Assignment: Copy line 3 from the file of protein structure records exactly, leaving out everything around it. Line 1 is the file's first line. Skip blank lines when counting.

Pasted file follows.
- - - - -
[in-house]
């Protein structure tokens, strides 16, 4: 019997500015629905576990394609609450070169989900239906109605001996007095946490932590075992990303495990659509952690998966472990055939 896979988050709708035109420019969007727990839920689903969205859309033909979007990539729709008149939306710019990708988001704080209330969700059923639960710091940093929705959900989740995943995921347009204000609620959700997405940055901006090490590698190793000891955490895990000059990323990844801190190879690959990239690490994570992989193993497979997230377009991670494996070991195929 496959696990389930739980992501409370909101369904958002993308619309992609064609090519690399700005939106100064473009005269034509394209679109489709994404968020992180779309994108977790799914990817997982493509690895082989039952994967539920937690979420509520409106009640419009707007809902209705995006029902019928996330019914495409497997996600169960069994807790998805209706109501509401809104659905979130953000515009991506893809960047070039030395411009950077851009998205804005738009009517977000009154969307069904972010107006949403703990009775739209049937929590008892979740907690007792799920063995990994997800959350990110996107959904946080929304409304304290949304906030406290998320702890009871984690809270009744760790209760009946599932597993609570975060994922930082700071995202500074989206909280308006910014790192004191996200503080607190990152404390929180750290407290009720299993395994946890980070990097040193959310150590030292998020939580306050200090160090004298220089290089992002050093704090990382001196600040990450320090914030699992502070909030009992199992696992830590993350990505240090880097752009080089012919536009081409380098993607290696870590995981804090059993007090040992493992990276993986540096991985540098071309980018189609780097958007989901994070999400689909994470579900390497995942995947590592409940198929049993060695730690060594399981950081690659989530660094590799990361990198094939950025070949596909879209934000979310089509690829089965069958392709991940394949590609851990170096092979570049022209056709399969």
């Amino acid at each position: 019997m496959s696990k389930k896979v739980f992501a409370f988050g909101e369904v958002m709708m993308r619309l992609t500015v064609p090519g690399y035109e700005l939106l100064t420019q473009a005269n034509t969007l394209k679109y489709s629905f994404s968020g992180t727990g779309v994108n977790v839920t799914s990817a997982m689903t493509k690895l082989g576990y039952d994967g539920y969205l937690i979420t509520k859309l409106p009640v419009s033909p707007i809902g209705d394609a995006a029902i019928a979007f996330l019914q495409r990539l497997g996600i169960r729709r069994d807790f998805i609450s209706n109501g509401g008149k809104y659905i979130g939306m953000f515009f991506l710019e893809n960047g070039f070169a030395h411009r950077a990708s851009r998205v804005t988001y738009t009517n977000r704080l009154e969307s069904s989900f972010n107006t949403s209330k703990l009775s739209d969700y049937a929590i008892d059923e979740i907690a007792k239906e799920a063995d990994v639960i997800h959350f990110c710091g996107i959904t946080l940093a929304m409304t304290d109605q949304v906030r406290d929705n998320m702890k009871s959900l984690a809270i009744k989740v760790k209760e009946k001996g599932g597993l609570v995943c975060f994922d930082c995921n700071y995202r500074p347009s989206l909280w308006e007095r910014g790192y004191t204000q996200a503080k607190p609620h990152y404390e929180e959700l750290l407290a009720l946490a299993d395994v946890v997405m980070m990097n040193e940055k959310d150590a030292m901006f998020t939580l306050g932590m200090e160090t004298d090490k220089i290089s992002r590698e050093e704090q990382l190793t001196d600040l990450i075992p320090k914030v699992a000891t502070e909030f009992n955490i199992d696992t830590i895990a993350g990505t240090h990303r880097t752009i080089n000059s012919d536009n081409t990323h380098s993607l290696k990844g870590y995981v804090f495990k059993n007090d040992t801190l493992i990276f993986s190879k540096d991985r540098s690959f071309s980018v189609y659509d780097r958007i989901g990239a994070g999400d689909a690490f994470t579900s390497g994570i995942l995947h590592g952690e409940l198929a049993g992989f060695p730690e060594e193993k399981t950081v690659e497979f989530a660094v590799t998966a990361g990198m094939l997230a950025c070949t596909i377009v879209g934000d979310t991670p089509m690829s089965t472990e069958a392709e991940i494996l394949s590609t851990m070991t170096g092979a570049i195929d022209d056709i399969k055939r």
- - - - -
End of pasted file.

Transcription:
């Amino acid at each position: 019997m496959s696990k389930k896979v739980f992501a409370f988050g909101e369904v958002m709708m993308r619309l992609t500015v064609p090519g690399y035109e700005l939106l100064t420019q473009a005269n034509t969007l394209k679109y489709s629905f994404s968020g992180t727990g779309v994108n977790v839920t799914s990817a997982m689903t493509k690895l082989g576990y039952d994967g539920y969205l937690i979420t509520k859309l409106p009640v419009s033909p707007i809902g209705d394609a995006a029902i019928a979007f996330l019914q495409r990539l497997g996600i169960r729709r069994d807790f998805i609450s209706n109501g509401g008149k809104y659905i979130g939306m953000f515009f991506l710019e893809n960047g070039f070169a030395h411009r950077a990708s851009r998205v804005t988001y738009t009517n977000r704080l009154e969307s069904s989900f972010n107006t949403s209330k703990l009775s739209d969700y049937a929590i008892d059923e979740i907690a007792k239906e799920a063995d990994v639960i997800h959350f990110c710091g996107i959904t946080l940093a929304m409304t304290d109605q949304v906030r406290d929705n998320m702890k009871s959900l984690a809270i009744k989740v760790k209760e009946k001996g599932g597993l609570v995943c975060f994922d930082c995921n700071y995202r500074p347009s989206l909280w308006e007095r910014g790192y004191t204000q996200a503080k607190p609620h990152y404390e929180e959700l750290l407290a009720l946490a299993d395994v946890v997405m980070m990097n040193e940055k959310d150590a030292m901006f998020t939580l306050g932590m200090e160090t004298d090490k220089i290089s992002r590698e050093e704090q990382l190793t001196d600040l990450i075992p320090k914030v699992a000891t502070e909030f009992n955490i199992d696992t830590i895990a993350g990505t240090h990303r880097t752009i080089n000059s012919d536009n081409t990323h380098s993607l290696k990844g870590y995981v804090f495990k059993n007090d040992t801190l493992i990276f993986s190879k540096d991985r540098s690959f071309s980018v189609y659509d780097r958007i989901g990239a994070g999400d689909a690490f994470t579900s390497g994570i995942l995947h590592g952690e409940l198929a049993g992989f060695p730690e060594e193993k399981t950081v690659e497979f989530a660094v590799t998966a990361g990198m094939l997230a950025c070949t596909i377009v879209g934000d979310t991670p089509m690829s089965t472990e069958a392709e991940i494996l394949s590609t851990m070991t170096g092979a570049i195929d022209d056709i399969k055939r």